The Dundalk woman was acquitted of a second charge of attempting to finance terrorism by trying to send €800 to a known terrorist.
Smith kept her head down as the guilty verdict was delivered and began crying after the court rose.
Smith was granted bail and is due to be sentenced on July 11.
The verdicts were delivered by Mr Justice Tony Hunt this morning at the Special Criminal Court in Dublin following a nine-week trial.
It was the prosecution's case that Smith (40) made hijrah, or emigrated, to IS territory in 2015 to provide them support after establishing a caliphate.
In her defence she said she followed a religious obligation and denied aiding the terror group.
In relation to the membership charge, Mr Justice Hunt said that the conduct compelled by religious interpretation or belief pertaining to alleged membership cannot be justified or validated by conduct that would otherwise be unlawful.
The court said her interest in a particular interpretation of Islam was her choice and not due to any other influence in Ireland.
Evidence had been given of ISIS members and affiliates she had spoken with online prior to travelling to Syria.
Mr Justice Hunt said that online messages calling for secrecy and discretion were "telling" and questioned why this was needed if it was just an innocent group discussing Islam.
This included messages about the deadly Tunisian terror attack on a beach in 2015.
Under a post of the article Smith wrote: "Can't wait to hear the full story. Tourism bye bye hhh", which the court took to mean "Hahaha".
The judge said membership is not established through "fighting talk" or holding opinions. He said she did however travel to Syria in 2015 having conducted extensive research on "what and who awaited her".
Ms Smith, the court said, "knew full well" the techniques and views of those who enforced Sharia Law where she wanted to live. It was a group involved in the "most extreme and terrifying acts of violence" and left no room for pleas of naivety or ignorance.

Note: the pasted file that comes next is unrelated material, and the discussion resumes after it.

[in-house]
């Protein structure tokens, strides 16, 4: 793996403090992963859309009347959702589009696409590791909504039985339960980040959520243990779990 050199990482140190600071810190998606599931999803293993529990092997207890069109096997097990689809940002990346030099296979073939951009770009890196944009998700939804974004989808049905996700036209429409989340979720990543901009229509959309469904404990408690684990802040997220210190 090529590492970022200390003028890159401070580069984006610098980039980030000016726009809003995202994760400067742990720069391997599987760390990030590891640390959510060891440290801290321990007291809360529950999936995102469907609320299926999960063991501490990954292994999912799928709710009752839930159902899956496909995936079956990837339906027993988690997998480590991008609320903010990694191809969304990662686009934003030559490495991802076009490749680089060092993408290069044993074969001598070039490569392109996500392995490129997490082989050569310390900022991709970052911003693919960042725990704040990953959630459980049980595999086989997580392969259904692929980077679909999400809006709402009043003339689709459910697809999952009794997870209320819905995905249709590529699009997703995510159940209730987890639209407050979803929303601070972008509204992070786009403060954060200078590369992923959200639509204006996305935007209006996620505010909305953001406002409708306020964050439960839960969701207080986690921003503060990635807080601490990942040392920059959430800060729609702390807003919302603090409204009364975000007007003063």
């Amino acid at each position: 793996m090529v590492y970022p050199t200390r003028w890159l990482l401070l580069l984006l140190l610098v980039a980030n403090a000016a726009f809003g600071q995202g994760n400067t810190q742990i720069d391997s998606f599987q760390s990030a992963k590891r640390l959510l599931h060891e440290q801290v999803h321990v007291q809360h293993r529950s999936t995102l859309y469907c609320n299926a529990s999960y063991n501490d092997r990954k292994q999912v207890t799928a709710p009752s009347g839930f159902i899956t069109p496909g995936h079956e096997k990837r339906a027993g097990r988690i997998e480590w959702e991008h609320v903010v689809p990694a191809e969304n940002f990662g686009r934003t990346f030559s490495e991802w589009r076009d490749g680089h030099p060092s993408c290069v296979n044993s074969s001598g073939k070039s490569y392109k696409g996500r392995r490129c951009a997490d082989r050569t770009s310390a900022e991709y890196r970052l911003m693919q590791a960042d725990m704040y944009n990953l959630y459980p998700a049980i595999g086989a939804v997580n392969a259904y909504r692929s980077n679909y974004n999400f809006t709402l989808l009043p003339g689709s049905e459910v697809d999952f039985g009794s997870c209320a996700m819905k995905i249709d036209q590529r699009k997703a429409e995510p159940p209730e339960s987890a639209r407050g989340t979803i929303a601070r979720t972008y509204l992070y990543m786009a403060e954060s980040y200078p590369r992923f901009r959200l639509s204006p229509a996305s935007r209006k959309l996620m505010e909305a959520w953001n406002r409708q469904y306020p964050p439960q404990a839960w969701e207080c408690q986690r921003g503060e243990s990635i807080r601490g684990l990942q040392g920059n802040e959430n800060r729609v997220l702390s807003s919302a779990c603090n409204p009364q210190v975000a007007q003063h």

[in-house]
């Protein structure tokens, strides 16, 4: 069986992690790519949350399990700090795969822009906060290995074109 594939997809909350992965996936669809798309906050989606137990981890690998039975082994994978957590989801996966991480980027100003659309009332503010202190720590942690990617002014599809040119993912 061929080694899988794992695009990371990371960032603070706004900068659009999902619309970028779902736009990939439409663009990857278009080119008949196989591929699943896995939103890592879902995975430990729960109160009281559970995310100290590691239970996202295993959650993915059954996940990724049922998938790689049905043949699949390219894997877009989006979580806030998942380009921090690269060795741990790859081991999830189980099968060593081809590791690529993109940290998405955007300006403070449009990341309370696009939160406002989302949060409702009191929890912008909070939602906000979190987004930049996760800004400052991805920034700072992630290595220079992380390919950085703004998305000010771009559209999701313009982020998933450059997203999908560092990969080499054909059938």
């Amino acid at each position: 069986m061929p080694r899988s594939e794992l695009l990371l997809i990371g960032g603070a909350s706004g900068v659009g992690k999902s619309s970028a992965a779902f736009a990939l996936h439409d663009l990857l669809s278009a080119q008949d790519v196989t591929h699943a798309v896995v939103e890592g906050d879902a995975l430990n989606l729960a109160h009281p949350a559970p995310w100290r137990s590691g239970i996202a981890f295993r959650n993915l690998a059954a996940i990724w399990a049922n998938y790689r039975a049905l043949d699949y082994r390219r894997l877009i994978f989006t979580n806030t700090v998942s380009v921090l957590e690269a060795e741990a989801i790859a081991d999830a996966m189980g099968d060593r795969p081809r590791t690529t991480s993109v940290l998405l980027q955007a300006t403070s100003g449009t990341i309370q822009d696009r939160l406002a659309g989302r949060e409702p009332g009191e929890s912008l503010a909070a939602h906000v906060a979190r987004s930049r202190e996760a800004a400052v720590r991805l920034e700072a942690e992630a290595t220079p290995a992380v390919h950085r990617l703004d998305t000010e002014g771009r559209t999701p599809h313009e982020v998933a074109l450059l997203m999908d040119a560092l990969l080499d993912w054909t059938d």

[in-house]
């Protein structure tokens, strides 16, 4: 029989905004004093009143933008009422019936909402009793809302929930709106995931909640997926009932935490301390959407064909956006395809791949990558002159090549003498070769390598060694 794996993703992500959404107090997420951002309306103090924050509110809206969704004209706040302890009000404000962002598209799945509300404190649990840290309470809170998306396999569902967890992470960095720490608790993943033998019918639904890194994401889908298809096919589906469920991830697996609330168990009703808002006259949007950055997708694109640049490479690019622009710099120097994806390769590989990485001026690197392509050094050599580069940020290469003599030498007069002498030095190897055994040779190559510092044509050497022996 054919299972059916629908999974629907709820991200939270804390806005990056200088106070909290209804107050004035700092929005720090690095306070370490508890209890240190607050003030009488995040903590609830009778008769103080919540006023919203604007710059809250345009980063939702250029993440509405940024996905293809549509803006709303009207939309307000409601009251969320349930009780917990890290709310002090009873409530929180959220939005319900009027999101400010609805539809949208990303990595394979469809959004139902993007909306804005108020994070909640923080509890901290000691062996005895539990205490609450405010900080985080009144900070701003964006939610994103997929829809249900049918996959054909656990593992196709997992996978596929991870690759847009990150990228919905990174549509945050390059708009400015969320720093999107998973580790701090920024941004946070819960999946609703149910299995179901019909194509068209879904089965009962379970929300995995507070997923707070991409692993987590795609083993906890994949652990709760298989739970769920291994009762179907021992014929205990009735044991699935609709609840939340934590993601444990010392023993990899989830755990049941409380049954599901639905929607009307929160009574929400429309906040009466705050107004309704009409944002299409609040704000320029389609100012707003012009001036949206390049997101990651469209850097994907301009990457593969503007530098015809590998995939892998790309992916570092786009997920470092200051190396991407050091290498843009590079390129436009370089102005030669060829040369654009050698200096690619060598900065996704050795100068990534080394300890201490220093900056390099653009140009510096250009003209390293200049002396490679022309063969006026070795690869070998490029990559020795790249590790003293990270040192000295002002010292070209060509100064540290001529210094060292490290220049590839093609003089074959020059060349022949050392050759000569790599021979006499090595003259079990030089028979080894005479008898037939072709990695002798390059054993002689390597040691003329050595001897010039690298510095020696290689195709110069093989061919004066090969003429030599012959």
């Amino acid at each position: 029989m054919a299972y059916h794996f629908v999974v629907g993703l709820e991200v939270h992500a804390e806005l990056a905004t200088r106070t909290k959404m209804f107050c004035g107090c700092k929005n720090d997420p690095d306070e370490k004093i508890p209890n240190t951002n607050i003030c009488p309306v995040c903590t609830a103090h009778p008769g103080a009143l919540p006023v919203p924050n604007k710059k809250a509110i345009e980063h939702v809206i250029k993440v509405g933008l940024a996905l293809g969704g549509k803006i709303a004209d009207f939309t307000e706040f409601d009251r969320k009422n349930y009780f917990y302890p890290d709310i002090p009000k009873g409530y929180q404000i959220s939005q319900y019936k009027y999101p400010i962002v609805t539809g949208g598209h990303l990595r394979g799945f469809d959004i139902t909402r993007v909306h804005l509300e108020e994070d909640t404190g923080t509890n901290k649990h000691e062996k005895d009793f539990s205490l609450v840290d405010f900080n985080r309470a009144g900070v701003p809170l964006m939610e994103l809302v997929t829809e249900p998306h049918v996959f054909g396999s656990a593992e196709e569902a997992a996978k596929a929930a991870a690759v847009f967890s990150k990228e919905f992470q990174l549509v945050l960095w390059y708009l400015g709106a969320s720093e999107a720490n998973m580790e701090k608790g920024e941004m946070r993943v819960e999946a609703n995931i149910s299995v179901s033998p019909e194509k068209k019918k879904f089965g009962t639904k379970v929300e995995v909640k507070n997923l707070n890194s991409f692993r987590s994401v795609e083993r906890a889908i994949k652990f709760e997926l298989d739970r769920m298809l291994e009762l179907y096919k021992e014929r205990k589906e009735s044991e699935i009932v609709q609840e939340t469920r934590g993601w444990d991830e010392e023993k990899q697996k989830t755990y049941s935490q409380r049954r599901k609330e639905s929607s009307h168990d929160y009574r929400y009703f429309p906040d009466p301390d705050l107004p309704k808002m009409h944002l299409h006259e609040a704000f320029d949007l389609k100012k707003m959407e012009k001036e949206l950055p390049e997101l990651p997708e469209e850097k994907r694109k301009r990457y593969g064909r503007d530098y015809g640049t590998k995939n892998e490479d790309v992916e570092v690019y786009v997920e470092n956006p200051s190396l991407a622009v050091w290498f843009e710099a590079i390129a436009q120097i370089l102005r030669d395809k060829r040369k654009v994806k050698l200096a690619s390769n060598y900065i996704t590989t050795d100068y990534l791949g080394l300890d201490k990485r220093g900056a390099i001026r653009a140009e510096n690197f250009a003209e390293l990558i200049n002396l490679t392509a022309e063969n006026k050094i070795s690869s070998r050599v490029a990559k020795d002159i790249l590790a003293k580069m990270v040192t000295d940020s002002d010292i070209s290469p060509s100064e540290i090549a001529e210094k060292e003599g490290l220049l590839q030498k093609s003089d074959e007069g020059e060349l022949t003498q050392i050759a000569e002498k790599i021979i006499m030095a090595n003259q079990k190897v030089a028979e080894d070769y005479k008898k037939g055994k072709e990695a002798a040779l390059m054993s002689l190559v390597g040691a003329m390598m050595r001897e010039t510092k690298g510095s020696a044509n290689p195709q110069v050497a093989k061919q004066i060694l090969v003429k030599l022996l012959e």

It found that she "expressly" made Bay'ah, or gave allegiance, to Al-Baghdadi and his caliphate and that she took up membership of ISIS when she crossed the border into Syria in 2015.
Referencing interviews she gave after her arrest in which she talked about "running with the crowd", the judge said these were closer to buyer's remorse rather than a denial.
They said there was no doubt that Lisa Smith was a membership of ISIS and that the prosecution had made its case on the evidence presented.
In relation to the second charge, the non-jury court said there was "no doubt" that at the time of the attempted money transfer the intended recipient, John Georgelas, was a member of ISIS involved in propaganda and fighting.
However, he added it could not be ruled out beyond a reasonable doubt that the intention was charitable or for humanitarian reasons, instead of financing terrorism.
Mr Justice Hunt said they were not satisfied the prosecution had met its case in relation to the fundraising charge and directed a not guilty verdict.
Prosecutor Sean Gillane SC had told the trial the defendant understood exactly what she was doing when she travelled to Syria in October 2015.
He said that, while IS needed fighters, it also needed people who could give sustenance and vitality to the group in the achievements of its aims and to answer al-Baghdadi's call. This included her husband Sajid Aslam who was a fighter for the group.
Mr Gillane said the accused subscribed to the reciprocity of allegiance and protection, and in that sense "enveloped herself" in the black flag of IS.
The court was told she remained in the territory and married there, and that her movements "mirrored the retrenchment of the group" from when it lost territory.
"Far from moving away or running away from them, she was running with them," Mr Gillane told the Special Criminal Court.
However, it was Lisa Smith's defence that she travelled to IS territory as part of a religious obligation, that she never even picked up a weapon, and that she was "led astray" as to what IS stood for. In her garda interviews she said she didn't know what ISIS was and that she only knew it as IS.
Her senior counsel Michael O'Higgins said that the garda interviews were conducted on an unfair basis, that evidence from an expert witness on Middle Eastern conflicts was troubling, and that the prosecution falls short to prove the case against his client.
Throughout the trial evidence was heard of how Lisa Smith, who served with the Defence Forces for ten years, conversed with a "gallery of confederates" online before travelling to Syria.
This included Georgelas who was regarded as her mentor and educated her on Islam.
Others were Robert "Musa" Cerantonio, an extremist preacher from Australia, and Melbourne man Isa Kocuglu who was convicted of fundraising for Gerogelas.
She had pleaded not guilty to being a member of the unlawful terrorist group IS, also known as ISIS, between October 28, 2015, and December 1, 2019.
She had also denied trying to finance terrorism by attempting to provide €800 in assistance, via a Western Union money transfer, to a named man on May 6, 2015, for the benefit of the same terror organisation.